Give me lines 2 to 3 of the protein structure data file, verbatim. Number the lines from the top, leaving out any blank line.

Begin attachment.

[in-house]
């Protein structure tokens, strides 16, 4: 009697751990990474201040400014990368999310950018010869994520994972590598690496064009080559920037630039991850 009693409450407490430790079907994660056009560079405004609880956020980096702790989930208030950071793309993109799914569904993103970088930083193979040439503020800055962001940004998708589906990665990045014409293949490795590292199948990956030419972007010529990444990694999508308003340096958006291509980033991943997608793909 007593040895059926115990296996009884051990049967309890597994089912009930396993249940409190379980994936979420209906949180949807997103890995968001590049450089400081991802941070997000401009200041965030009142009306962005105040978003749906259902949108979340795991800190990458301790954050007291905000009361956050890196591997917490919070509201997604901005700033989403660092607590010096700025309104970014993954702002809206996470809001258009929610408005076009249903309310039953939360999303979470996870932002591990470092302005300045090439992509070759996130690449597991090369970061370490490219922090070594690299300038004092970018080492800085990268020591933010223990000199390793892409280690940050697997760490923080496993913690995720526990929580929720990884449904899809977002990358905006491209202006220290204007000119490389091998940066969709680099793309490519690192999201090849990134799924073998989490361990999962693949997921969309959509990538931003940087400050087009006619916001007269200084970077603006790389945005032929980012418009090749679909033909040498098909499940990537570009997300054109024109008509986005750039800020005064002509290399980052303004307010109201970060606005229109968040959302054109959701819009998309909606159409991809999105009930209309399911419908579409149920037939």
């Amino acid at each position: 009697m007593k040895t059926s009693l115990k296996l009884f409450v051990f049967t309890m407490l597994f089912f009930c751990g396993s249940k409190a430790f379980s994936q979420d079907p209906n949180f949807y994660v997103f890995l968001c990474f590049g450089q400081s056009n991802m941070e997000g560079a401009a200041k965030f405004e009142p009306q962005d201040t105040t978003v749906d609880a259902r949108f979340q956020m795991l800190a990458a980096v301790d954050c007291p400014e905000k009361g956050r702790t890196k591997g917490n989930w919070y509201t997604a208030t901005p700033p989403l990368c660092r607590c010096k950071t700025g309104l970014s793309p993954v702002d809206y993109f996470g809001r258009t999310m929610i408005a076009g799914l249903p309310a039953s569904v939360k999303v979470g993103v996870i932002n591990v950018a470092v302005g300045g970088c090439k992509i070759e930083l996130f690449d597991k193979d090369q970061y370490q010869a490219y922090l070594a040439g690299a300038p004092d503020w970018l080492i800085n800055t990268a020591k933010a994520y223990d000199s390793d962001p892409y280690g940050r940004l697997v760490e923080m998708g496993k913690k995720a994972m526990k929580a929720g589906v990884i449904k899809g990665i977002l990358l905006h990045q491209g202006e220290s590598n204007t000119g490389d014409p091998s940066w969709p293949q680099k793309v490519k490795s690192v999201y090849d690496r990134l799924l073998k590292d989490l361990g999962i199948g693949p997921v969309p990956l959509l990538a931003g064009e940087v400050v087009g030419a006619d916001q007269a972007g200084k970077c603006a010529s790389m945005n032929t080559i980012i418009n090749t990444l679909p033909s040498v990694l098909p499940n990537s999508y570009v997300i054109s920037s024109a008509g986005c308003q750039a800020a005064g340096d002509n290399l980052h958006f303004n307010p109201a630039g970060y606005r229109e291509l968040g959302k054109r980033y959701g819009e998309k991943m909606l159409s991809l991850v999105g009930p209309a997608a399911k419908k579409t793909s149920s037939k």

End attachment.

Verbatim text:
């Protein structure tokens, strides 16, 4: 009697751990990474201040400014990368999310950018010869994520994972590598690496064009080559920037630039991850 009693409450407490430790079907994660056009560079405004609880956020980096702790989930208030950071793309993109799914569904993103970088930083193979040439503020800055962001940004998708589906990665990045014409293949490795590292199948990956030419972007010529990444990694999508308003340096958006291509980033991943997608793909 007593040895059926115990296996009884051990049967309890597994089912009930396993249940409190379980994936979420209906949180949807997103890995968001590049450089400081991802941070997000401009200041965030009142009306962005105040978003749906259902949108979340795991800190990458301790954050007291905000009361956050890196591997917490919070509201997604901005700033989403660092607590010096700025309104970014993954702002809206996470809001258009929610408005076009249903309310039953939360999303979470996870932002591990470092302005300045090439992509070759996130690449597991090369970061370490490219922090070594690299300038004092970018080492800085990268020591933010223990000199390793892409280690940050697997760490923080496993913690995720526990929580929720990884449904899809977002990358905006491209202006220290204007000119490389091998940066969709680099793309490519690192999201090849990134799924073998989490361990999962693949997921969309959509990538931003940087400050087009006619916001007269200084970077603006790389945005032929980012418009090749679909033909040498098909499940990537570009997300054109024109008509986005750039800020005064002509290399980052303004307010109201970060606005229109968040959302054109959701819009998309909606159409991809999105009930209309399911419908579409149920037939």
């Amino acid at each position: 009697m007593k040895t059926s009693l115990k296996l009884f409450v051990f049967t309890m407490l597994f089912f009930c751990g396993s249940k409190a430790f379980s994936q979420d079907p209906n949180f949807y994660v997103f890995l968001c990474f590049g450089q400081s056009n991802m941070e997000g560079a401009a200041k965030f405004e009142p009306q962005d201040t105040t978003v749906d609880a259902r949108f979340q956020m795991l800190a990458a980096v301790d954050c007291p400014e905000k009361g956050r702790t890196k591997g917490n989930w919070y509201t997604a208030t901005p700033p989403l990368c660092r607590c010096k950071t700025g309104l970014s793309p993954v702002d809206y993109f996470g809001r258009t999310m929610i408005a076009g799914l249903p309310a039953s569904v939360k999303v979470g993103v996870i932002n591990v950018a470092v302005g300045g970088c090439k992509i070759e930083l996130f690449d597991k193979d090369q970061y370490q010869a490219y922090l070594a040439g690299a300038p004092d503020w970018l080492i800085n800055t990268a020591k933010a994520y223990d000199s390793d962001p892409y280690g940050r940004l697997v760490e923080m998708g496993k913690k995720a994972m526990k929580a929720g589906v990884i449904k899809g990665i977002l990358l905006h990045q491209g202006e220290s590598n204007t000119g490389d014409p091998s940066w969709p293949q680099k793309v490519k490795s690192v999201y090849d690496r990134l799924l073998k590292d989490l361990g999962i199948g693949p997921v969309p990956l959509l990538a931003g064009e940087v400050v087009g030419a006619d916001q007269a972007g200084k970077c603006a010529s790389m945005n032929t080559i980012i418009n090749t990444l679909p033909s040498v990694l098909p499940n990537s999508y570009v997300i054109s920037s024109a008509g986005c308003q750039a800020a005064g340096d002509n290399l980052h958006f303004n307010p109201a630039g970060y606005r229109e291509l968040g959302k054109r980033y959701g819009e998309k991943m909606l159409s991809l991850v999105g009930p209309a997608a399911k419908k579409t793909s149920s037939k």